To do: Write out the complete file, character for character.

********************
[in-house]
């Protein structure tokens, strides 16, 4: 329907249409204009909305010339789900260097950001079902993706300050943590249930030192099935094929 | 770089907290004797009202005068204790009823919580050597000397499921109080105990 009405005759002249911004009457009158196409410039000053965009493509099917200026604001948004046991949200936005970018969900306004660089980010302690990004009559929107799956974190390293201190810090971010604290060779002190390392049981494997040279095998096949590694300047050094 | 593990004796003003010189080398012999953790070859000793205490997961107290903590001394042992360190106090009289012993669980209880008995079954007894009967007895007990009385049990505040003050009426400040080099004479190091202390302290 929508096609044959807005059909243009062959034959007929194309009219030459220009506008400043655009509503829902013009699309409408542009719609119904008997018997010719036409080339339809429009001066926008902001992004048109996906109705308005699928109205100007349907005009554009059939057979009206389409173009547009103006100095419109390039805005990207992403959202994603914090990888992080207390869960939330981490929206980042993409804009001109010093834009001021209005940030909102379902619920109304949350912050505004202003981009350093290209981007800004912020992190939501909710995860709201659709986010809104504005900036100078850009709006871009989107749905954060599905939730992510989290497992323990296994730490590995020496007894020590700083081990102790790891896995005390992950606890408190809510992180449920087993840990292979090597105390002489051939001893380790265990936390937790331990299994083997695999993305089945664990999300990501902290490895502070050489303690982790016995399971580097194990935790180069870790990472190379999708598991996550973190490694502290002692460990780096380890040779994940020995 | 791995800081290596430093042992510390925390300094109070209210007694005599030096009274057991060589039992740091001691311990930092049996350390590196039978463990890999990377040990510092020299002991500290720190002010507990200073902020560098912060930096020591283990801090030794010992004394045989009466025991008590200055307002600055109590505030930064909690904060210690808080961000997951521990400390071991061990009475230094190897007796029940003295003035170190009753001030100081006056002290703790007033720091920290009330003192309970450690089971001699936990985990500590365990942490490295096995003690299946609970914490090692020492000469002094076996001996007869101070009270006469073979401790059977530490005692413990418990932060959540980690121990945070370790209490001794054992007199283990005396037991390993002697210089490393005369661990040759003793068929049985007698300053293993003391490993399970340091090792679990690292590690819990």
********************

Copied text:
[in-house]
């Protein structure tokens, strides 16, 4: 329907249409204009909305010339789900260097950001079902993706300050943590249930030192099935094929 | 770089907290004797009202005068204790009823919580050597000397499921109080105990 009405005759002249911004009457009158196409410039000053965009493509099917200026604001948004046991949200936005970018969900306004660089980010302690990004009559929107799956974190390293201190810090971010604290060779002190390392049981494997040279095998096949590694300047050094 | 593990004796003003010189080398012999953790070859000793205490997961107290903590001394042992360190106090009289012993669980209880008995079954007894009967007895007990009385049990505040003050009426400040080099004479190091202390302290 929508096609044959807005059909243009062959034959007929194309009219030459220009506008400043655009509503829902013009699309409408542009719609119904008997018997010719036409080339339809429009001066926008902001992004048109996906109705308005699928109205100007349907005009554009059939057979009206389409173009547009103006100095419109390039805005990207992403959202994603914090990888992080207390869960939330981490929206980042993409804009001109010093834009001021209005940030909102379902619920109304949350912050505004202003981009350093290209981007800004912020992190939501909710995860709201659709986010809104504005900036100078850009709006871009989107749905954060599905939730992510989290497992323990296994730490590995020496007894020590700083081990102790790891896995005390992950606890408190809510992180449920087993840990292979090597105390002489051939001893380790265990936390937790331990299994083997695999993305089945664990999300990501902290490895502070050489303690982790016995399971580097194990935790180069870790990472190379999708598991996550973190490694502290002692460990780096380890040779994940020995 | 791995800081290596430093042992510390925390300094109070209210007694005599030096009274057991060589039992740091001691311990930092049996350390590196039978463990890999990377040990510092020299002991500290720190002010507990200073902020560098912060930096020591283990801090030794010992004394045989009466025991008590200055307002600055109590505030930064909690904060210690808080961000997951521990400390071991061990009475230094190897007796029940003295003035170190009753001030100081006056002290703790007033720091920290009330003192309970450690089971001699936990985990500590365990942490490295096995003690299946609970914490090692020492000469002094076996001996007869101070009270006469073979401790059977530490005692413990418990932060959540980690121990945070370790209490001794054992007199283990005396037991390993002697210089490393005369661990040759003793068929049985007698300053293993003391490993399970340091090792679990690292590690819990």